University of California at Santa Cruz, USA
Donna Haraway’s book When Species Meet is one of the most innovative contributions in the fields of Animals Studies and Feminist Studies. In the introduction, the author analyses the interactions between humans and a vast array of creatures, especially those we define as domestic animals. From pets that have been designed at laboratories to animals trained as therapeutic companions, this essay questions the philosophical, cultural and biological encounters between humans and animals. This piece proposes the concept of companion species as a tool for creating narratives that recognize the beings of other species as significant presences together with which we co-evolve and co-habit a common space. This conceptualization aims to position itself beyond the ideas that plead for human exceptionalism and wonders about the possibilities of an interspecies ethic that allows for the flourishing of both humans and animals, referring to the concept of “becoming with” as a fundamental notion to understand the constitutive relationship of human-animal encounters. In analyzing this relationship, the author dwells in the constitutive difficulties of these encounters, their complexities, complications and the way they confront us with uneven positions of power.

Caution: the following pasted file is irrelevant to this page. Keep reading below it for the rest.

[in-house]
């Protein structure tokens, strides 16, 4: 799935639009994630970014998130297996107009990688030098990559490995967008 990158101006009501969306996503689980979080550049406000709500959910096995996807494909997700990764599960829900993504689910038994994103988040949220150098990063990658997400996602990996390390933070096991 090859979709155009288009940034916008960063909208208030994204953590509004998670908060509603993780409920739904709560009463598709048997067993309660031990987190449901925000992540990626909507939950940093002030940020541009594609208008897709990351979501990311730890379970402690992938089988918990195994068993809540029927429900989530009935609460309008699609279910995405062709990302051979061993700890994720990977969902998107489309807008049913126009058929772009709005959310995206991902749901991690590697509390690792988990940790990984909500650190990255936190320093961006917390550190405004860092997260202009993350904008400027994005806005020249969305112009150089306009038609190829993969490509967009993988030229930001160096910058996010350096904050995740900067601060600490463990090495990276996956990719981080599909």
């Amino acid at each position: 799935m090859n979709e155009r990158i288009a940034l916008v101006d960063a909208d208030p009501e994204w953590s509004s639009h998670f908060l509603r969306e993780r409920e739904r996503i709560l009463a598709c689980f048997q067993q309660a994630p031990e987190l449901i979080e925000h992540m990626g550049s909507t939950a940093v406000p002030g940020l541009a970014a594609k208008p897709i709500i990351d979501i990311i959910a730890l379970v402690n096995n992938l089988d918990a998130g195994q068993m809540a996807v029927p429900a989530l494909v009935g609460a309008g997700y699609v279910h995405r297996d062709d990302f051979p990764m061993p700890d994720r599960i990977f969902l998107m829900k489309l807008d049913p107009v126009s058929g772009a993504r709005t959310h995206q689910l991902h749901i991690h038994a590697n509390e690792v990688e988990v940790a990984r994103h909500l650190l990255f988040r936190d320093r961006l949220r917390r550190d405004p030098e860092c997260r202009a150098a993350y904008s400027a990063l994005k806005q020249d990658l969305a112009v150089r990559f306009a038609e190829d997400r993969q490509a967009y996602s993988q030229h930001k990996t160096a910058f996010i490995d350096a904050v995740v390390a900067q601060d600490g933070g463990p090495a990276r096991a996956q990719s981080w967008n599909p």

Keywords: companion species, animal studies, feminism, post-humanism, “becoming-with”.